Acknowledging the circumstances of the coronavirus pandemic, some schools may have concerns about holding an ASVAB test in their building right now. So, if a student is considering joining the military after high school, it would be appropriate for them to take the test at a MEPS location. The MEPS personnel would provide documentation of the student’s test results and the student would share the ASVAB AFQT score with their school to meet their graduation pathway requirement. Schools should also inform students that if they take the test at a recruitment office rather than at a school location, the military will have access to their information.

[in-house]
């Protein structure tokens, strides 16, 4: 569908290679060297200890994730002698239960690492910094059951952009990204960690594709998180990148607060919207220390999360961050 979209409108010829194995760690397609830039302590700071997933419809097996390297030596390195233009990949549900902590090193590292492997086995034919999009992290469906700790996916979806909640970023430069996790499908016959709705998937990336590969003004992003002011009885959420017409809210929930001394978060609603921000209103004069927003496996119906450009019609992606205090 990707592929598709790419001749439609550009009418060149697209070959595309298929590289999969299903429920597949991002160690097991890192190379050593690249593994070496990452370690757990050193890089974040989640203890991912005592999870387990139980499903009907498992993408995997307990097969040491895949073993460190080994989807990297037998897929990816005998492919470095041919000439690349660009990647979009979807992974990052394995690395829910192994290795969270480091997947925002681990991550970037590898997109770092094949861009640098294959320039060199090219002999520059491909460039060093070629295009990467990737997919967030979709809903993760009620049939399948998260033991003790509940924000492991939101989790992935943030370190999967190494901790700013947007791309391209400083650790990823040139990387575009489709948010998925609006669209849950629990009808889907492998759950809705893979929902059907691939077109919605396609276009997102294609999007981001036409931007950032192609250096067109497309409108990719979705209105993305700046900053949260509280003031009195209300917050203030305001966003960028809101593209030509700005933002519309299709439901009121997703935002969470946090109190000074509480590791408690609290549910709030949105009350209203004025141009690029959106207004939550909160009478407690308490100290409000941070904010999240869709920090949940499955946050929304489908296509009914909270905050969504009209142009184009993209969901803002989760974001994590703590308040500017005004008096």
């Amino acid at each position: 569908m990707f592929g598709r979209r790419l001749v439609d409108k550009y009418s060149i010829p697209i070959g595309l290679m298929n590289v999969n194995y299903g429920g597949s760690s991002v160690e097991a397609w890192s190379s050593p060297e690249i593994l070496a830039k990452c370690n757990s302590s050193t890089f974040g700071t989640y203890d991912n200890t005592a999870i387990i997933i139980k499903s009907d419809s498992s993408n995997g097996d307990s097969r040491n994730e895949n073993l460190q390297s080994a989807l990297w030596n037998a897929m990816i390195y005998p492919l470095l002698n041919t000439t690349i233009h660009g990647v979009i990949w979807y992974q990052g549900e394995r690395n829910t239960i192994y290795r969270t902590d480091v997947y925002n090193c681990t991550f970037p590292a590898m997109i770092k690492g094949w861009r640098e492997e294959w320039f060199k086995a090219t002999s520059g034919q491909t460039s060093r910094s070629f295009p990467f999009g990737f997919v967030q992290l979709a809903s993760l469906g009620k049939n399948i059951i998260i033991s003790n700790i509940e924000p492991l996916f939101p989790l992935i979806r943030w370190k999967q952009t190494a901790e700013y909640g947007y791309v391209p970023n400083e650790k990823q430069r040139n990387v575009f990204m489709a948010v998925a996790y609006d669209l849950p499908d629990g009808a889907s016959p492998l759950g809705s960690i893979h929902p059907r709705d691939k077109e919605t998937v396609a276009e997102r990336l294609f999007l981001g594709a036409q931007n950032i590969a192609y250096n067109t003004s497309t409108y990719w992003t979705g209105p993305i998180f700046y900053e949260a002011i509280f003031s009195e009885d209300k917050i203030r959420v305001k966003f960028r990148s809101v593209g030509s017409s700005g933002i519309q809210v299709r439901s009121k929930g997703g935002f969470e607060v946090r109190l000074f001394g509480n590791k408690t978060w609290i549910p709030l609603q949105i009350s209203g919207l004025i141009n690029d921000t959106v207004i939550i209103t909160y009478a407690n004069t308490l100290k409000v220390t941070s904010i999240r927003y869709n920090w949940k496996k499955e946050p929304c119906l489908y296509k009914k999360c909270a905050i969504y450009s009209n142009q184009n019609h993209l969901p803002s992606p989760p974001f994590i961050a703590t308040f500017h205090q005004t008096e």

Another option for students wishing to join the military is through use of the Prescreen Internet Computerized Adaptive Test or PiCAT to gain an ASVAB score. The PiCAT is a tool for military service recruiters with two parts. Part 1, the student/possible recruit is logged into the testing site by a military recruiter, with the student/prospective recruit taking the test whenever is convenient for them, which could be at the recruiter office, at a library, or at home, but generally in a non-controlled test environment. The student’s/prospective recruit’s score on the PiCAT is a “pending or predicted” ASVAB score that is INVALID until verified at one of the controlled MEPS testing locations. For Part 2, the student travels to one of the MEPS test locations to conduct a “verification” exam in a controlled test environment where they are asked a smaller battery of questions to “validate” the predicted score does in fact reflect the applicant’s skills and knowledge and that they received that score with no outside assistance. If the student scores enough questions of the smaller battery correctly resulting in a comparable score (within 5 points) of their “Pending” results, then that score is confirmed and becomes a fully valid ASVAB score for military entrance purposes. However, if the student/prospective recruit does not answer enough of the smaller battery questions correctly the system will “flag” them on the verification test, kick them into a “full” ASVAB test, and whatever score they receive on the full ASVAB test becomes their valid ASVAB score.